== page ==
The Capture Review: Dystopian Absurdity or Hyperreality- Either Way it’s Brilliant.

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At the end of episode 4 of this gripping BBC series, our protagonist is asked if he would “like to know what the f*** is going on?” to which captivated viewers cried “YES!”. The drama is garnering praise as this year’s answer to The Bodyguard, but as this show develops it is easily surpassing it as a timely drama that heralds in the era of fake news and its depths in society. Be aware: Spoilers Alert!

Writer/director Ben Chanan pulls no punches, opening with a bank of surveillance monitors and soon something very, very bad has happened and been caught on CCTV as the police are called to deal with an assault and potential kidnapping-all within the first three minutes. Audiences are then shifted to eighteen hours earlier, where soldier Shaun Emery (Callum Turner, Crimes of Grindelwald)  is imprisoned and is taken to court for an appeal trial. He is charged with the unlawful killing of a Taliban insurgent. However due to a technicality regarding the camera, his sentence is overturned and he is released. Simultaneously, we are introduced to the tenacious Rachel Carey (Holliday Grainger, Great Expectations), a headstrong, up and coming counter-terrorism officer, who’s evidence has just helped prevent a major attack. However, to help promote her career she has moved to being a detective and it is here our two lead characters narratives become intertwined. Following his win in court Shaun goes out to celebrate with his supporters, including his barrister Hannah Roberts. Hannah leaves early and is pursued by Emery where the two discuss whether, now she is no longer representing him, it’s appropriate to date. The two share a kiss and to Shaun’s view Hannah gets on a bus. However we are now back to where we opened and DI Carey is woken to discover a new case, and we start to see the CCTV footage (and the audience’s eyes are surely deceiving them) of Emery as the culprit. Emery is then arrested and then the story really begins.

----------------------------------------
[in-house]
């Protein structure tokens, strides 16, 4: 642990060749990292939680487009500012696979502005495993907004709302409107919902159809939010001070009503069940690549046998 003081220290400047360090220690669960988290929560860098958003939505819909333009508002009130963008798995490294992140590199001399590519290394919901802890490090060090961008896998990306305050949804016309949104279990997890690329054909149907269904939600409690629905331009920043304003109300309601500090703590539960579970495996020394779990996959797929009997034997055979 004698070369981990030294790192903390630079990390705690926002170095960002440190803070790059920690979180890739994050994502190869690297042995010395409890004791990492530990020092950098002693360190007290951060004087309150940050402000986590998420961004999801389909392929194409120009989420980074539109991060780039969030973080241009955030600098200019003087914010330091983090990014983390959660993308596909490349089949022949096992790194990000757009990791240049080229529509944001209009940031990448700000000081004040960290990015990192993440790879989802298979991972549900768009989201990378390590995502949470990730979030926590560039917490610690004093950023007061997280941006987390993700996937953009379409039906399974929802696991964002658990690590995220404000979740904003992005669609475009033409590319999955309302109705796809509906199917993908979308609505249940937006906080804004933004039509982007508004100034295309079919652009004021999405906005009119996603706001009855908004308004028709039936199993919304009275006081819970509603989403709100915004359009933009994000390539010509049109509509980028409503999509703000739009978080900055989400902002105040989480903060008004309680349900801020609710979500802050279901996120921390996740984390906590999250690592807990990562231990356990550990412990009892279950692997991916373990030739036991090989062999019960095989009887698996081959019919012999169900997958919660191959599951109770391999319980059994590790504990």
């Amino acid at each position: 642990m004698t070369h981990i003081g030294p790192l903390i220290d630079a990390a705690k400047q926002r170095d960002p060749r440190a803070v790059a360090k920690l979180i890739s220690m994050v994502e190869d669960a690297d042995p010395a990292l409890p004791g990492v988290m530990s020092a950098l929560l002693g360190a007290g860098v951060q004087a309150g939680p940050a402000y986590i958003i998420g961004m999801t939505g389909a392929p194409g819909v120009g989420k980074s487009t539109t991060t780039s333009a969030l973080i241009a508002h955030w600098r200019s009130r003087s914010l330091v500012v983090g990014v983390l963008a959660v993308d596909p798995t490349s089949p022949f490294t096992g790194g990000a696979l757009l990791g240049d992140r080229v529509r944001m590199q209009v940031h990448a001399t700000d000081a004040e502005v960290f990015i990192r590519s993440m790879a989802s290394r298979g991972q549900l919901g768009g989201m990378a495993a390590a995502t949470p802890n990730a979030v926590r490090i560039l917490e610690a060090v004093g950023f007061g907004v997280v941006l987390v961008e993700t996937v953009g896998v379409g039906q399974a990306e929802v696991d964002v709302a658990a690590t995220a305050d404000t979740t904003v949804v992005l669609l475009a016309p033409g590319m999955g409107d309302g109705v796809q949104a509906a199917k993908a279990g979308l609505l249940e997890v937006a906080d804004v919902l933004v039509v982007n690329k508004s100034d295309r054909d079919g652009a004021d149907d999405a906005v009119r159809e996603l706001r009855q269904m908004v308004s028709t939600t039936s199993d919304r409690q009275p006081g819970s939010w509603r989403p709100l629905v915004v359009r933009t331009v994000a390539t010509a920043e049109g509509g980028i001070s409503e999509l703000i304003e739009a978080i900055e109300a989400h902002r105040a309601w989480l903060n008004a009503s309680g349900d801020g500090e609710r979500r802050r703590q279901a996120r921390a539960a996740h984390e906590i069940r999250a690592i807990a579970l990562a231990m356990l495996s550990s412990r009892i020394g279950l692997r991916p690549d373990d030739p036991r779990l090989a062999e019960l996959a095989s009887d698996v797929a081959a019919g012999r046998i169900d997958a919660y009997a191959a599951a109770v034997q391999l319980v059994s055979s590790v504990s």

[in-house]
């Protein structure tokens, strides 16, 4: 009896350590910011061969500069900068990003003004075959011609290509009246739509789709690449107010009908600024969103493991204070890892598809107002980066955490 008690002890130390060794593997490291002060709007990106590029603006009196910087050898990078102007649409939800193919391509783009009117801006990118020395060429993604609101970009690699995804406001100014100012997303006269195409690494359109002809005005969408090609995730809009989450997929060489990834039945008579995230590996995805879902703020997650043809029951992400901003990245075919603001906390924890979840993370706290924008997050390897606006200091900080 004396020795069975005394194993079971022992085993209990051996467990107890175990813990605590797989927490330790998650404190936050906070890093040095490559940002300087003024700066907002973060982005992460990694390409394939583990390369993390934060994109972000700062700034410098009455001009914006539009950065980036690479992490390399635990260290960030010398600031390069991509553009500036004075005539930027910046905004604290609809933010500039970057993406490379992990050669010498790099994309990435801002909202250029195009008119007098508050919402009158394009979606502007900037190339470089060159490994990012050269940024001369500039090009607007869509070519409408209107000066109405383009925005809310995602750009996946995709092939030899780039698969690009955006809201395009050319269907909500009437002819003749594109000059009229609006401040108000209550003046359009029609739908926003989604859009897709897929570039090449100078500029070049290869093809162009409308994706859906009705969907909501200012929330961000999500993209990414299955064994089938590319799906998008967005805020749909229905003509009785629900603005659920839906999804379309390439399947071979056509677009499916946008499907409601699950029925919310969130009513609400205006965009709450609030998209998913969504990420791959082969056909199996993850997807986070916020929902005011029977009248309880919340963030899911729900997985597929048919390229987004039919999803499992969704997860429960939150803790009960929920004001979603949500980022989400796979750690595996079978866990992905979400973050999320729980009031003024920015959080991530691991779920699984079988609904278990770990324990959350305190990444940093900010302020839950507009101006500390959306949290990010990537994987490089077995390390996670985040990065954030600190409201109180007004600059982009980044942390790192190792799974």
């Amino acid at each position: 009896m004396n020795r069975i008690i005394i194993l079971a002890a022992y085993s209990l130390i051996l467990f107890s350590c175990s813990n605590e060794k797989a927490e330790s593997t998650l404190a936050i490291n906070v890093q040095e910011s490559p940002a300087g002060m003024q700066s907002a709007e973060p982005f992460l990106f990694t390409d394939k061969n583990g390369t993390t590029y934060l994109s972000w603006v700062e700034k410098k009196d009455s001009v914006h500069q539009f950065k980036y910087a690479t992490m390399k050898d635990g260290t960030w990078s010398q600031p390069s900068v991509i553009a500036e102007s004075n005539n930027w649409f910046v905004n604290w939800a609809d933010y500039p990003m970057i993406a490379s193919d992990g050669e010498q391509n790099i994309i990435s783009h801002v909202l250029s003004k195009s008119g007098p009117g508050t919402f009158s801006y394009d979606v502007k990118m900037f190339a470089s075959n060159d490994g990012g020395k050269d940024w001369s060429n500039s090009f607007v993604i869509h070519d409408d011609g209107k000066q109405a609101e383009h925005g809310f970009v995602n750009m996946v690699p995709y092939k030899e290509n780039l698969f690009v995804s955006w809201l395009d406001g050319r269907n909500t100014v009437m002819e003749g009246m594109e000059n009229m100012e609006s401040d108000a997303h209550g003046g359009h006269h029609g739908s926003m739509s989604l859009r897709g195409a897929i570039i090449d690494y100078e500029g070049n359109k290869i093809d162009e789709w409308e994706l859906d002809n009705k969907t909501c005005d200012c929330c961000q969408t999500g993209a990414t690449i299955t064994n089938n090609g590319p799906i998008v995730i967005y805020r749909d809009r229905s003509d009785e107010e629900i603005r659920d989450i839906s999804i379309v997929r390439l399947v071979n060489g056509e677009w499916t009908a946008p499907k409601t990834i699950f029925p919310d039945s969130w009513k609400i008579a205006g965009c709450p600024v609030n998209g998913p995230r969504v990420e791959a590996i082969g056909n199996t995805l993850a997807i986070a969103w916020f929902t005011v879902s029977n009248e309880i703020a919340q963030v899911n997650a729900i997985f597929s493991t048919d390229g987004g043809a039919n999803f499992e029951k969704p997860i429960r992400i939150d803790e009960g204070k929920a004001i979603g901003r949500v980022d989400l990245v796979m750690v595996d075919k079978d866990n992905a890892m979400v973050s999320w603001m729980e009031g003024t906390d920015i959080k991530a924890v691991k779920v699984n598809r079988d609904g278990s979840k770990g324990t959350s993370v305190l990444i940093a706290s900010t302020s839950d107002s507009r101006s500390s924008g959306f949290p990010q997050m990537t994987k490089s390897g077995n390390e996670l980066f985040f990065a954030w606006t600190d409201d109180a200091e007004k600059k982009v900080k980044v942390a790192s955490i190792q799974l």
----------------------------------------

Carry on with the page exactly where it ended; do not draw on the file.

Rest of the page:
Whilst the conclusion of Episode One was gripping, there were two ways the series could have gone.  It could have become a series about soldiers being mistreated after being discharged from the army, and Emery’s attack on Hannah and the subsequent memory loss, a result of PTSD, which whilst undoubtedly important and interesting, doesn’t quite have the same effect as finding out that the key evidence in 95% of murder cases (statistic used in a trailer for the show) is potentially corruptible. Episode Two, however,  made it clear that this was no ordinary thriller, but one that challenges the very nature of our society, which some say is in a state of hyper surveillance.

The Capture is not only highly entertaining but it is utterly timely in the era of fake news, as people will believe anything. Perhaps more alarmingly is the notion repeated throughout the series so far, is that whilst we rely on the protective bubble of CCTV, it is potentially not as impregnable as security services would like us to believe. Some have said that the plot treads a fine line between the believable and the absurd or dystopian. Those who find it absurd are partially correct, as something of this nature shouldn’t possibly be something that could happen. In an era where politicians brand news articles as “fake”, simply for not sharing the point of view. This series reinforces that there is always a bigger picture, nothing is ever that simple, things and people can’t just disappear and there not be consequences. Whilst this drama can be viewed as a very enjoyable thriller, filled with more turns than an Agatha Christie story, it also challenges the very foundations of our society, our security and seems to be pleading with the audience to not just blindly follow, but to listen to feelings and instincts. It is true that in this new era it is hard to tell the real from the fake. 

It is in this way the audience is similar to Emery as we all just want to know ‘what the f***’ is going to happen next. 

Photo Credit: Radio Times